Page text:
• Numbers 1 and 2 and 4
  • Activities 3 5 and 6
  • Critical Thinking

    1. 1. Critical Thinking –an introduction Gareth Davies Shaun Wilden
    2. 2. True or False <ul><li>Cows are grass eating animals. </li></ul><ul><li>Hradec Kralove is the capital of the Czech Republic. </li></ul><ul><li>Vocabulary is more important than grammar. </li></ul><ul><li>The new maturita is a great exam. </li></ul><ul><li>Gareth’s grandfather married Gareth’s mother </li></ul>
    3. 3. What is Critical Thinking? <ul><li>Let’s start by seeing how you think. </li></ul><ul><li>Do the questionnaire on your own. </li></ul><ul><li>Compare your answer with a partner. </li></ul>Score over 30 – good critical thinking Score between 18 and 30 – not bad Score under 18 – poor critical thinking skills
    4. 4. What is Critical Thinking? <ul><li>The ability to critically analyse information rather than accept information unconditionally. </li></ul><ul><li>The ability to understand the structure of someone’s argument </li></ul><ul><li>The ability to put together a clear rational argument. </li></ul>
    5. 5. Why is it important? <ul><li>`“Education is what is left after you forget all the things you memorized in school.” </li></ul><ul><li>Albert Einstein </li></ul>
    6. 6. Why is it important? <ul><li>Teaching children everything we know, their knowledge is limited to ours. If we teach children to think, their knowledge is limitless. </li></ul><ul><li>Elementary and secondary education is mostly memorization. </li></ul><ul><li>It empowers students to be independent, innovative and successful.  </li></ul>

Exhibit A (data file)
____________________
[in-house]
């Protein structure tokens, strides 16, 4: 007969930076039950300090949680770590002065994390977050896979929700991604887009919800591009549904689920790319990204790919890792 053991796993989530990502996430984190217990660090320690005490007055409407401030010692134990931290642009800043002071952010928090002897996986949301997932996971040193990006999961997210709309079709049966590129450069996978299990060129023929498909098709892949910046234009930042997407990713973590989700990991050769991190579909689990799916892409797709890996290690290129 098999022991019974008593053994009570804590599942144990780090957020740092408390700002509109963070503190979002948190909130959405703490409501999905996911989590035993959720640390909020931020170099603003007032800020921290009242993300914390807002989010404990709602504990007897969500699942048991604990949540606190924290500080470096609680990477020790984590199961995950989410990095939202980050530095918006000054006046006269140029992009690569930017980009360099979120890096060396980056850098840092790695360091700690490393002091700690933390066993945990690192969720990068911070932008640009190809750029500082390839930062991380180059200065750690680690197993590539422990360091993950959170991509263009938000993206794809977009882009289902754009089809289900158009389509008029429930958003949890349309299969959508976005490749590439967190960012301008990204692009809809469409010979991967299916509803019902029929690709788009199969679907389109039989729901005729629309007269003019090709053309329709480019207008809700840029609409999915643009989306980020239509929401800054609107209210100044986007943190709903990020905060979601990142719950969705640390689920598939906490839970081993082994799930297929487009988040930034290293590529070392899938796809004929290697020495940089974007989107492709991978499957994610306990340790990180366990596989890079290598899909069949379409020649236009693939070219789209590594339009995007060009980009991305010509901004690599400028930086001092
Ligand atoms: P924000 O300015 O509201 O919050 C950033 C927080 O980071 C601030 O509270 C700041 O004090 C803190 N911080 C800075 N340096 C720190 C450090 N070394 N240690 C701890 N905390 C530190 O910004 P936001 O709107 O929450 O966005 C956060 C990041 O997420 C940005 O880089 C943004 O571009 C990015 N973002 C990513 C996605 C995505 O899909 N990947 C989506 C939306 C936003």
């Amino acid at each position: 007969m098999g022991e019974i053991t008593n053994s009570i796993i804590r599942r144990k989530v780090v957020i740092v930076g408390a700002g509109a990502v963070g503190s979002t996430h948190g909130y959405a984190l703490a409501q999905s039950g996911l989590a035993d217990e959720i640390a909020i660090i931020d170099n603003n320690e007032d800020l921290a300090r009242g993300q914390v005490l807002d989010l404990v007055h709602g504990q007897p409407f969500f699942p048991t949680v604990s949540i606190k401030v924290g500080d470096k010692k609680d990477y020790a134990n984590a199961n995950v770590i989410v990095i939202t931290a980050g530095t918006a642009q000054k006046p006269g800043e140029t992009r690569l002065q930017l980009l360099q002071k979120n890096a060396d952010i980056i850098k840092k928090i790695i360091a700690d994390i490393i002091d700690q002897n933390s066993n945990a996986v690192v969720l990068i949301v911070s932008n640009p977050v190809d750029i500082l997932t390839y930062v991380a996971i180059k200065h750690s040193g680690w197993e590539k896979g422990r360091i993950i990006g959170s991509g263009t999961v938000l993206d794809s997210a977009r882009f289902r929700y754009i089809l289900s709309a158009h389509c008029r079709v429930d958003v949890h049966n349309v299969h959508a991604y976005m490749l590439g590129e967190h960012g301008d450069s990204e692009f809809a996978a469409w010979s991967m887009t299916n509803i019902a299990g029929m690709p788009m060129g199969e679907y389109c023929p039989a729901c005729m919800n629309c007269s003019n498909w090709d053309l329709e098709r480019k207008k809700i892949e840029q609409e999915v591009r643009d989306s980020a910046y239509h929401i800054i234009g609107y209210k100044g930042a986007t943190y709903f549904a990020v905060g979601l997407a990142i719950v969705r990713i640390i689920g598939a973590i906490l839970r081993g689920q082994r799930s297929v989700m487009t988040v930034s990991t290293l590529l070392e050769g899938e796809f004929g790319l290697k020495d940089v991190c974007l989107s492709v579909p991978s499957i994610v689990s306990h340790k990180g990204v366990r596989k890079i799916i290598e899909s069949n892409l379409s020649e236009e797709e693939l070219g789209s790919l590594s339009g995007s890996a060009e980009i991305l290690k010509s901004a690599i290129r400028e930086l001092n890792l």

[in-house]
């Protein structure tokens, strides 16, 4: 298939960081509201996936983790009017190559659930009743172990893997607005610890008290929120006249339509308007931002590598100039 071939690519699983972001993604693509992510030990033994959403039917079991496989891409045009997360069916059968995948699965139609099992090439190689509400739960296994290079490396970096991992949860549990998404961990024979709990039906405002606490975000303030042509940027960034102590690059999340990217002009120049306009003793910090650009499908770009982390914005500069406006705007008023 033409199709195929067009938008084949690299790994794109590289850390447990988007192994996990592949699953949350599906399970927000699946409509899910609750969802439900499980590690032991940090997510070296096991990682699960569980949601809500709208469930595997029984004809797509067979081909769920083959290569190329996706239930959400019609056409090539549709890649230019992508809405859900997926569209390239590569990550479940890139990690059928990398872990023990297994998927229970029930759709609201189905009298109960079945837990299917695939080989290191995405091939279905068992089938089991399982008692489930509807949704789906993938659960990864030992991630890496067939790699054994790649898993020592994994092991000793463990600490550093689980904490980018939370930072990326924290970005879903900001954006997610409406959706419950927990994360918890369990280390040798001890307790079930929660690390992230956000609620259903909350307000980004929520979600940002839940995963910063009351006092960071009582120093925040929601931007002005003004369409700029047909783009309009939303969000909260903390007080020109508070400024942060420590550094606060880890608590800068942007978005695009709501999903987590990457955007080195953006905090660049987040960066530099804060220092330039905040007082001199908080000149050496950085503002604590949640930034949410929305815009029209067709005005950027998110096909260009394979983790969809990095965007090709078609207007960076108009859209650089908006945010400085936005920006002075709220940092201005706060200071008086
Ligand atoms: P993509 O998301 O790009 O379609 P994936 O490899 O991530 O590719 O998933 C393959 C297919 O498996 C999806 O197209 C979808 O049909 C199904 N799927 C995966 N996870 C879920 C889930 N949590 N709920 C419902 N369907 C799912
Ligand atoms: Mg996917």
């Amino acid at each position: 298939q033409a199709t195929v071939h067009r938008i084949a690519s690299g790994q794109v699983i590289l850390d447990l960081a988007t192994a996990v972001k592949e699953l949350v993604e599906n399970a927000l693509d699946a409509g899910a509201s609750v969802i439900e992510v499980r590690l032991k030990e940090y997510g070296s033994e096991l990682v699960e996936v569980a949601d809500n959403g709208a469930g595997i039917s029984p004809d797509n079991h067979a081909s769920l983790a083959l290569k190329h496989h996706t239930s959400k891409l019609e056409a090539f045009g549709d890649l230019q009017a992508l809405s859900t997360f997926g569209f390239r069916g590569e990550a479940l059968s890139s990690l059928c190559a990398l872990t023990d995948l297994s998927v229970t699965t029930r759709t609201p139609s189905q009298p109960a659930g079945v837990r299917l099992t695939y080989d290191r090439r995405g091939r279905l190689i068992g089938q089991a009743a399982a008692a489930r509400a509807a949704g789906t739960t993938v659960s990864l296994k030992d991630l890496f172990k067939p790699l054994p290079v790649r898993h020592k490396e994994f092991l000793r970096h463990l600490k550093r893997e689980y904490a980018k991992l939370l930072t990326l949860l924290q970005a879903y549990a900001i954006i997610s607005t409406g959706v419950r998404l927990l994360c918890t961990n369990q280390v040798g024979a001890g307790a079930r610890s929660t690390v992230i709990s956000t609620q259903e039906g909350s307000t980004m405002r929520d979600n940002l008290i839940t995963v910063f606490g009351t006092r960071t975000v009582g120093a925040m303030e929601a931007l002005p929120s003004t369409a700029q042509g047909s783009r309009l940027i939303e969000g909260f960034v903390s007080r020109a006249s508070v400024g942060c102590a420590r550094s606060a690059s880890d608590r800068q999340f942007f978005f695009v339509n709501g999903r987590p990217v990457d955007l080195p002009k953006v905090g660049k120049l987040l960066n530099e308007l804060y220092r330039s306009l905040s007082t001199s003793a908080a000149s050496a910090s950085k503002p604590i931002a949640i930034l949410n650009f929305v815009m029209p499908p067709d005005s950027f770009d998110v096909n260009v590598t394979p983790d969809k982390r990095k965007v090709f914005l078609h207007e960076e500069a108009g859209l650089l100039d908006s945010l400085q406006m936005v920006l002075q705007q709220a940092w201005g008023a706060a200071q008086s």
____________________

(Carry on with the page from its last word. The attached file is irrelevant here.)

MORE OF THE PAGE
7. 7. Why does it matter? <ul><li>It can help students </li></ul><ul><li>construct a line of reasoning and help them guide an audience to a conclusion. </li></ul><ul><li>locate and find evidence for an argument </li></ul><ul><li>So it is </li></ul><ul><li>important for taking exams. </li></ul>
    8. 8. Barriers to Critical Thinking. <ul><li>Cultural or personal barriers. </li></ul><ul><li>Misunderstanding the word criticism. </li></ul><ul><li>Reluctance to criticise people with more expertise. </li></ul><ul><li>Mistaking information for understanding </li></ul><ul><li>Lack of methods and strategies. </li></ul><ul><li>Lack of practice or encouragement. </li></ul>
    9. 9. Practice activities. <ul><li>Look at the activities again and decide. </li></ul><ul><li>Which help student making connections? </li></ul><ul><li>1 2 5 </li></ul><ul><li>Which help students focus attention? </li></ul><ul><li>3 4 6 </li></ul>
    10. 10. Making connections <ul><li>sorting information </li></ul><ul><li>judging what information is relevant </li></ul><ul><li>make comparisons </li></ul><ul><li>finding similarities and differences </li></ul><ul><li>establish and verbalise criteria to make judgements </li></ul><ul><li>develops pattern finding skills </li></ul>
    11. 11. Focussing attention <ul><li>warns of dangers of no attention to detail. </li></ul><ul><li>develops skills in looking for detail </li></ul><ul><li>raise awareness of tricks and illusions </li></ul>
    12. 12. Summary <ul><li>Critical thinking can be integrated into everyday classroom activities. </li></ul><ul><li>It helps our students think for themselves and grow as individuals. </li></ul><ul><li>Helps turns information into knowledge </li></ul><ul><li>A skill needed for the new exam and life. </li></ul>